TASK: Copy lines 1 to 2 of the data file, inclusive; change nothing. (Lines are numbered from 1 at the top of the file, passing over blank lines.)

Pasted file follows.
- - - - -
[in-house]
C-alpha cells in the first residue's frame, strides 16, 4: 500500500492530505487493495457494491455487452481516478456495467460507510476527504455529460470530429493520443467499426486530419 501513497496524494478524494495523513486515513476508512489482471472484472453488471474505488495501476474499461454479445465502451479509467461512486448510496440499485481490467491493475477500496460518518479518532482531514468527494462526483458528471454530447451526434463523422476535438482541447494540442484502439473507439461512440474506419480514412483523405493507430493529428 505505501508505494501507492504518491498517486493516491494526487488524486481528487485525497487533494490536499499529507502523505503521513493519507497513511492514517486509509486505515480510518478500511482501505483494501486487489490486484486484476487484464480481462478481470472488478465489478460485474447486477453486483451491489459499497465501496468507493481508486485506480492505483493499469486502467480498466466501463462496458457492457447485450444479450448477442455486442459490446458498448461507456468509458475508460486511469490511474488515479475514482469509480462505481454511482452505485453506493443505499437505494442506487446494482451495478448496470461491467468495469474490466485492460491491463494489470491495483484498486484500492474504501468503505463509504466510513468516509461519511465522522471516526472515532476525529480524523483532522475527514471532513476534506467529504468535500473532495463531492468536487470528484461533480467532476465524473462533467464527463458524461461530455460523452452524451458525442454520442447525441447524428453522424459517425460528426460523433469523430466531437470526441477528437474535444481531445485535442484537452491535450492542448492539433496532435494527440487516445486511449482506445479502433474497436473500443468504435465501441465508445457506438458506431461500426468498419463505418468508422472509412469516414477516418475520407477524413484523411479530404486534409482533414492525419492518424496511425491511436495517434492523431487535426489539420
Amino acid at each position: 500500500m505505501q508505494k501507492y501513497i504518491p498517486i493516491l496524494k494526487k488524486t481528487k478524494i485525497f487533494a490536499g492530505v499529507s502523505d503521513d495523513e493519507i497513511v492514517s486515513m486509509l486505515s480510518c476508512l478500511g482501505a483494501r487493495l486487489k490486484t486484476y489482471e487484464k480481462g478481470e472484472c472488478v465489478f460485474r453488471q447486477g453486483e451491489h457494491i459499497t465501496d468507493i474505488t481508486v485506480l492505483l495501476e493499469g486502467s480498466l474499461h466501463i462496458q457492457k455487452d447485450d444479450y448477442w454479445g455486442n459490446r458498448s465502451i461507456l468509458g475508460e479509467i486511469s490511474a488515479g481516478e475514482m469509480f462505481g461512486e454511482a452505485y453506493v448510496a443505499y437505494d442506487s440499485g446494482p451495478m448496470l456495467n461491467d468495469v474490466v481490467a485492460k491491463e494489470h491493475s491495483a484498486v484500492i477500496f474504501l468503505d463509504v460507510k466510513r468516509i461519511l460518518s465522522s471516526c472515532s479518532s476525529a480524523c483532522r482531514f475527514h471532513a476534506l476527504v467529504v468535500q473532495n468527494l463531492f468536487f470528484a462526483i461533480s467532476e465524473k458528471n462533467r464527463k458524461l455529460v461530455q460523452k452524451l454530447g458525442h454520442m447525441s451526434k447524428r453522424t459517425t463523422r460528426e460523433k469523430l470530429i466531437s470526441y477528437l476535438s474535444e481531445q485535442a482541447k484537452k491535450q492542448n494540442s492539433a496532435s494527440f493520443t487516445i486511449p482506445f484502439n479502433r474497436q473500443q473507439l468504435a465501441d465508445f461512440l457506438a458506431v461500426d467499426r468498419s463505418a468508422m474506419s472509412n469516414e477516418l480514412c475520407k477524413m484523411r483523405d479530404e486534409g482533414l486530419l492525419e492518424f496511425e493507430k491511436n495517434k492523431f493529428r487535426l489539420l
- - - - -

[in-house]
C-alpha cells in the first residue's frame, strides 16, 4: 500500500492530505487493495457494491455487452481516478456495467460507510476527504455529460470530429493520443467499426486530419 501513497496524494478524494495523513486515513476508512489482471472484472453488471474505488495501476474499461454479445465502451479509467461512486448510496440499485481490467491493475477500496460518518479518532482531514468527494462526483458528471454530447451526434463523422476535438482541447494540442484502439473507439461512440474506419480514412483523405493507430493529428 505505501508505494501507492504518491498517486493516491494526487488524486481528487485525497487533494490536499499529507502523505503521513493519507497513511492514517486509509486505515480510518478500511482501505483494501486487489490486484486484476487484464480481462478481470472488478465489478460485474447486477453486483451491489459499497465501496468507493481508486485506480492505483493499469486502467480498466466501463462496458457492457447485450444479450448477442455486442459490446458498448461507456468509458475508460486511469490511474488515479475514482469509480462505481454511482452505485453506493443505499437505494442506487446494482451495478448496470461491467468495469474490466485492460491491463494489470491495483484498486484500492474504501468503505463509504466510513468516509461519511465522522471516526472515532476525529480524523483532522475527514471532513476534506467529504468535500473532495463531492468536487470528484461533480467532476465524473462533467464527463458524461461530455460523452452524451458525442454520442447525441447524428453522424459517425460528426460523433469523430466531437470526441477528437474535444481531445485535442484537452491535450492542448492539433496532435494527440487516445486511449482506445479502433474497436473500443468504435465501441465508445457506438458506431461500426468498419463505418468508422472509412469516414477516418475520407477524413484523411479530404486534409482533414492525419492518424496511425491511436495517434492523431487535426489539420